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Free-Market System Turns Malaysia Into Thriving Industrial Economy

AFTER studying accounting and finance in England for five years, Pretta returned to Malaysia's capital, Kuala Lumpur, to be greeted by plenty of job offers and a country that had made huge economic progress.

The Malaysian-born Indian had left during the height of the recession, when prices for rubber and palm oil, Malaysia's principal exports had bottomed out. Now the country counts air conditioners and semi-conductors among its main exports.

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By 1992 agriculture accounted for only 17 percent of national output and industry had risen to 29.3 percent.

For example, Sime Darby, one of Malaysia's largest companies with roots reaching back to the country's colonial past, has long ceased to be just a rubber plantation owner. It has become a major tire producer and operates a $38-million research center for tire technology together with Japan's Sumitomo Rubber.

With a population of 18 million, Malaysia has become more prosperous. It has recorded constant growth rates above 8 percent and attracted large amounts of foreign investment.

Prime Minister Mahathir Mohamad, who has led the country since 1981, uses a mixture of third-world solidarity and anti-Western rhetoric in his speeches. However, the former medical doctor enthusiastically supports a free-market system, though managing it in a comparatively authoritarian style.

Dr. Mahathir has aggressively started privatizing the nearly 250 state-run enterprises. Key utilities and telecommunications enterprises have been sold off.

The privatizations have fueled a boom in the capital markets. The Kuala Lumpur Stock Exchange has the highest market capitalization in Southeast Asia and stock prices have been performing well.

Rapid industrial expansion has led to a labor shortage, with fast-rising wages adding to inflationary pressures. The 1992 inflation rate of 4.7 percent was low by Asian standards, but high compared to Malaysia's average inflation in the past of 2 to 3 percent. The regulatory authorities have reacted with restrictions on consumer credit. Economic growth this year is expected to be 7.6 percent, down from 8 percent in 1992. Central Bank Governor Tan Sri Jaffar sees the slowdown as "a blessing in disguise."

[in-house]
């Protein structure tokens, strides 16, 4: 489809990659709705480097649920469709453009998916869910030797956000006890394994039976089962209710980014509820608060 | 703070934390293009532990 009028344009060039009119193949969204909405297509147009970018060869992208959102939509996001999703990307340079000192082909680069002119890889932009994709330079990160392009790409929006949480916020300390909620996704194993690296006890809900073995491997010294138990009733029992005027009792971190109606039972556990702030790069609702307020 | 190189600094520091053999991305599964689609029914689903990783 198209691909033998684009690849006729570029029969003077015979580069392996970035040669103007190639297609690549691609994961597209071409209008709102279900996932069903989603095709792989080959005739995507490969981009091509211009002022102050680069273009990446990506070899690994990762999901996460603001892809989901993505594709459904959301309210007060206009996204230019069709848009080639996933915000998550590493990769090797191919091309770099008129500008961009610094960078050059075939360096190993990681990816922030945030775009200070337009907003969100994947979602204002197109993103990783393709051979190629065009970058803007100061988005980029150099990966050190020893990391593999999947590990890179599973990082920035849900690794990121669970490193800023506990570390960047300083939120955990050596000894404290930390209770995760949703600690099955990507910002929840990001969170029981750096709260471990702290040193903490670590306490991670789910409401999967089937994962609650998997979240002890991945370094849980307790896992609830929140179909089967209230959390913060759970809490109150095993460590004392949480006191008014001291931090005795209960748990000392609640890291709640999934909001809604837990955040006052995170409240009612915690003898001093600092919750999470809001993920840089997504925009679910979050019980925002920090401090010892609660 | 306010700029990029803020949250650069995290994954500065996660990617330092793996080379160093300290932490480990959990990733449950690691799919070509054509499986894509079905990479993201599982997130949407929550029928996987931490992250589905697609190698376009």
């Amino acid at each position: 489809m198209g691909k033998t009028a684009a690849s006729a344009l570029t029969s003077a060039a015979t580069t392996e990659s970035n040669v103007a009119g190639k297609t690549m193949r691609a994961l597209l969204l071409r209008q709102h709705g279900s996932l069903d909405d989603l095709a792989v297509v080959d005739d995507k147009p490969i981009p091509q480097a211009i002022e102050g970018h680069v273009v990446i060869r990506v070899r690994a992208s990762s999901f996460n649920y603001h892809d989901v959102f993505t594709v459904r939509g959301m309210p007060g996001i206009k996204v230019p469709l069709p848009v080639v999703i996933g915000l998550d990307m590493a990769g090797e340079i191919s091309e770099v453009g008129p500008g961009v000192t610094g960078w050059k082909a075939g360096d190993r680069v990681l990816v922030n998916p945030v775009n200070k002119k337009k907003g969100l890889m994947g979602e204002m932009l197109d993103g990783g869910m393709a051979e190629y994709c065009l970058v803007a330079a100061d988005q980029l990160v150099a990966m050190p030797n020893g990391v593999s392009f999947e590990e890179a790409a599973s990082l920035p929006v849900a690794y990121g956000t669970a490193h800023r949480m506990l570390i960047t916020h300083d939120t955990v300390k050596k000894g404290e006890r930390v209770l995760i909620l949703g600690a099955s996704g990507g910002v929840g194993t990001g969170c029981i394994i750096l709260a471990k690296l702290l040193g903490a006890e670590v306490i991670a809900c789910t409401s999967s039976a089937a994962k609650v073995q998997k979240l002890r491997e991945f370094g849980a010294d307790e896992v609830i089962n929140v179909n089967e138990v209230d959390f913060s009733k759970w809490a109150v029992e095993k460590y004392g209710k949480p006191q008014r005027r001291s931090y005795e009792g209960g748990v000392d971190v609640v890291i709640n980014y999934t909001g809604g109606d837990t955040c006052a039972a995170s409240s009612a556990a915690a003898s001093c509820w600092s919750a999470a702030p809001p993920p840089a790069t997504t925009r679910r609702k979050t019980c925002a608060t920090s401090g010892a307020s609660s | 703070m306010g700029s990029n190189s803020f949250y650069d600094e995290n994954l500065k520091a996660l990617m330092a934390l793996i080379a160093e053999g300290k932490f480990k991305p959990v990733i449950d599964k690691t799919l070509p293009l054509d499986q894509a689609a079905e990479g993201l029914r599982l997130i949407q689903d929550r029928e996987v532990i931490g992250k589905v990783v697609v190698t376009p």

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Nearly two years ago, Mahathir embarked on his much-touted Vision 2020, a plan intended to turn Malaysia into a fully developed country by the year 2020. It foresees a population of nearly 30 million with four times the present per capita income of $2,500. The plan assumes constant 7 percent growth a year.

Mahathir's Vision talks of a society that is democratic, tolerant, and united. While still a medical practitioner, Mahathir saw a bleak future for his fellow ethnic Malays. Comprising 50 percent of the population, the Muslim Malays held a mere 2 percent stake in the economy. The economy was dominated by ethnic Chinese - 30 percent of the population - and Indians.

The government's New Economic Policy (NEP), set up after riots in 1969, systematically has favored ethnic Malays economically and educationally to correct the imbalance. Two decades later, Malays hold about 20 percent of the economic means, more than 10 percentage points short of the NEP goal. Today, the government says ethnic Malays must stand more on their own feet.

Malaysia is not considered cheap for low-cost mass production. Wages are about 10 times those of neighboring Indonesia. So the government is trying to attract high-tech industries and develop the service sector.

In the hope of attracting capital leaving Hong Kong Mahathir plans to establish an offshore financial center and tax haven in the tiny island of Labuan, 50 kilometers (31 miles) from Brunei in Eastern Malaysia.

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